Elon Musk: Starship’s first orbital launch will be in January

Conceptual image of a Starchip launch with both phases of the reusable system.

Conceptual image of a Starchip launch with both phases of the reusable system.
Image: SpaceX.

Speaking to a group of scientists, SpaceX CEO Elon Musk provided an update on the program. Starship and how the company plans to make about a dozen launches of the gigantic rocket next year, the first of which could occur in January.

Musk spoke Thursday, Nov. 17, during a joint virtual meeting of the Board for Space Studies of the National Academies of Sciences and the Board of Physics and Astronomy. The main topic was the Starship, but the hour-long conversation turned to topics like existential risks, solar energy, and planetary protection. Musk’s 18-month-old son X Æ A-Xii made a short but adorable cameo.

“We are close to our initial orbital launch,” hoping to make the maiden Starship flight “in January or maybe February,” Musk said. The plan is to launch the SN20 Super Heavy Booster 4 and Starship prototype from SpaceX’s Starbase facility in Boca Chica, Texas, United States. When they stack together, these two reusable stages create a mega rocket that reaches 120 meters in height, making it the tallest rocket ever built. The upper stage has already undergone multiple tests, including one in May when the SN15 prototype managed to make a successful landing.

Musk was quick to temper expectations, saying Starship likely won’t reach orbit during its first attempt. “There is a lot of risk associated with this first launch, so I wouldn’t say that it is likely to be successful, but I think we will make a lot of progress,” he said, adding that “I am confident that we will get there. [a la órbita] next year, and we intend to have a high rate of flight next year. ” SpaceX could attempt 12 Starship launches in 2022, or “maybe more,” Musk said.

For the first proof orbital of a stacked spacecraft, the rocket will enter Earth orbit but complete less than one full revolution of Earth. The Super Heavy Booster component will land in the Gulf of Mexico, while the upper section will drop about 100 km off the northwest coast of Kauai, Hawaii.

A test of all six Raptor engines on the Starship SN20 prototype on November 12, 2021.

A test of all six Raptor engines on the Starship SN20 prototype on November 12, 2021.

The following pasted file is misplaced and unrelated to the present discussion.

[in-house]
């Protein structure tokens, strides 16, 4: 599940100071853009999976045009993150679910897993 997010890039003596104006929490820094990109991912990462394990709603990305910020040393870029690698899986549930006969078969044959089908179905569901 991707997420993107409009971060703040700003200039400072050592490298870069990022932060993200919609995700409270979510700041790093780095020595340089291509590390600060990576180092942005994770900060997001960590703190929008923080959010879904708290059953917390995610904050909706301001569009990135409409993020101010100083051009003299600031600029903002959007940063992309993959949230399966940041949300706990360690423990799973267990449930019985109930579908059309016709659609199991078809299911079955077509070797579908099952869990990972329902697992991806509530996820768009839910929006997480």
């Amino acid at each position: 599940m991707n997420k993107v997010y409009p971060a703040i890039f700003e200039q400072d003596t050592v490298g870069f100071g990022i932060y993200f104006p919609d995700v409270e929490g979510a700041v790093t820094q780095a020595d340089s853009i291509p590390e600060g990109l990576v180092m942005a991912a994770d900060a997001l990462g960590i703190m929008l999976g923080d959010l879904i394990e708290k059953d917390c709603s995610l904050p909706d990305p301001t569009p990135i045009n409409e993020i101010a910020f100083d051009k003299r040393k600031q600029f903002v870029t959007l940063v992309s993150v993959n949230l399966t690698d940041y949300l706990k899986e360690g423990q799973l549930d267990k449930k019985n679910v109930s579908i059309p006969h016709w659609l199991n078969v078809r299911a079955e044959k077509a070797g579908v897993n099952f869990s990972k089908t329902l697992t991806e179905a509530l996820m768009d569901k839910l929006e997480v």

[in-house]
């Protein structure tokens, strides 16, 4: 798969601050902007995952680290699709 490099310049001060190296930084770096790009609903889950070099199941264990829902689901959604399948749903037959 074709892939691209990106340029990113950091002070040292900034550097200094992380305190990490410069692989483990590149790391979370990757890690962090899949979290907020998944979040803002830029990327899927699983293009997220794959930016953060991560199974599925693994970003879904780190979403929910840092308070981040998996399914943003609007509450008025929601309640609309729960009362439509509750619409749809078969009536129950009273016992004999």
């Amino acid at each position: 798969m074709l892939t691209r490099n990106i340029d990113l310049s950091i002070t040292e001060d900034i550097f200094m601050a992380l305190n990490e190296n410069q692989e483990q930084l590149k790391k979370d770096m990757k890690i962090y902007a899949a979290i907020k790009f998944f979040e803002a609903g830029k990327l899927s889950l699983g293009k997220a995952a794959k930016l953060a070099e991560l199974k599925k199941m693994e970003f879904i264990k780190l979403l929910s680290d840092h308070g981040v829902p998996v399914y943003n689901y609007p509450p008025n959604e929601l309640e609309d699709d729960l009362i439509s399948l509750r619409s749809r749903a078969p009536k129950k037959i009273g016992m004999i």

Photo: SpaceX.

Starship is designed to carry cargo and passengers to Earth orbit, the Moon, Mars, and possibly beyond. “Ultimately, Starship is designed to be a pervasive transport mechanism for the solar system,” Musk said. The founder of SpaceX has his sights set on using Starship to colonize Mars. “I think for life to become multiplanetary, we will need maybe 1,000 ships or something like that,” he said.

Mars aside, SpaceX needs to prove the rover is fit for trips to the Moon. In fact, the stakes are high in these upcoming tests of the system, as it concerns the spacecraft scheduled to take NASA astronauts to the Moon possibly at some point. from 2025.

Both Starship stages use Raptor engines, but “the engine build rate is currently the biggest limitation on the number of vehicles we can build,” Musk said. The current configuration of the Super Heavy requires the use of 29 Raptor engines, but Musk said that in the future it will need 33. Starship will use 6 Raptor engines, bringing the total to 39. That’s a lot, so SpaceX is building a factory in McGregor. , Texas, to “make a lot of starships and make a lot of engines in parallel,” Musk said.

Musk hopes to use Starship for operational missions starting in 2023. SpaceX intends to “complete the test flight program next year, which means it is probably ready for valuable payloads, that is, not for tests, but for cargoes. real real tools in 2023, very soon ”.

SpaceX, it must be said, still requires regulatory approval from the US Federal Aviation Administration (FAA) to launch the two-stage spacecraft. The FAA is currently checking public safety issues, national security concerns, and potential environmental impacts, among other things. The regulator is evaluating thousands of written and oral comments received during the public hearings, which closed on November 1. A decision is expected on December 31, in which the FAA will decide to either grant a license or initiate an extensive environmental impact assessment, which could cause considerable delays.

Starship was not the only topic that was debated on November 17. When asked about the possible existential risks facing humanity, Musk reiterated his concern about the potential for artificial intelligence to harm us (and is not wrong). He mentioned nuclear armageddon, declining birth rates, future pandemics, and religious extremism as other threats. On the subject of energy, Musk said that terrestrial solar farms, and not solar-based energy in the space, should be sufficient to meet future demand. As for humans contaminating Mars with microbes from Earth, Musk said it is probably inevitable, especially given plans to colonize the Red Planet. Still, we should “contain” human activity “at least in one place” and not spread our microbes all over the Red Planet, he added.

SpaceX isn’t the only group to test mega-rockets next year. NASA’s Space Launch System (SLS) could be launched on February 12, 2022. Both rockets are intended to play a role in the Artemis program to send humans back to the Moon.

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Elon Musk: Starship’s first orbital launch will be in January